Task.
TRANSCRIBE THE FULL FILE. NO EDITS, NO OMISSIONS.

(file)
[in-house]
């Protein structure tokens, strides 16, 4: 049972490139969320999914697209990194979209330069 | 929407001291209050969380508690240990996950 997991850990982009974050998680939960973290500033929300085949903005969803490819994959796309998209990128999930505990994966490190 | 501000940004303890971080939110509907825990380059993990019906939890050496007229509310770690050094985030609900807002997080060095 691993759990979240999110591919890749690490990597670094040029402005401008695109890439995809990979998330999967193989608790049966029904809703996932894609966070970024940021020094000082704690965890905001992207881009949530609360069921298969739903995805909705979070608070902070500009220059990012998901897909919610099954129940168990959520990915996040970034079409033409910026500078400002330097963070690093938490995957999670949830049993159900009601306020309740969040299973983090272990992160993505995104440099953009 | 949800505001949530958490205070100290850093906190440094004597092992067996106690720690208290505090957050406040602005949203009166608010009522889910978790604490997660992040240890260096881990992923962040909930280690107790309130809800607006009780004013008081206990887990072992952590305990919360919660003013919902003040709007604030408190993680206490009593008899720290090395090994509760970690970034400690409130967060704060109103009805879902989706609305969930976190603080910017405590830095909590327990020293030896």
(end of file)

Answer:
[in-house]
């Protein structure tokens, strides 16, 4: 049972490139969320999914697209990194979209330069 | 929407001291209050969380508690240990996950 997991850990982009974050998680939960973290500033929300085949903005969803490819994959796309998209990128999930505990994966490190 | 501000940004303890971080939110509907825990380059993990019906939890050496007229509310770690050094985030609900807002997080060095 691993759990979240999110591919890749690490990597670094040029402005401008695109890439995809990979998330999967193989608790049966029904809703996932894609966070970024940021020094000082704690965890905001992207881009949530609360069921298969739903995805909705979070608070902070500009220059990012998901897909919610099954129940168990959520990915996040970034079409033409910026500078400002330097963070690093938490995957999670949830049993159900009601306020309740969040299973983090272990992160993505995104440099953009 | 949800505001949530958490205070100290850093906190440094004597092992067996106690720690208290505090957050406040602005949203009166608010009522889910978790604490997660992040240890260096881990992923962040909930280690107790309130809800607006009780004013008081206990887990072992952590305990919360919660003013919902003040709007604030408190993680206490009593008899720290090395090994509760970690970034400690409130967060704060109103009805879902989706609305969930976190603080910017405590830095909590327990020293030896």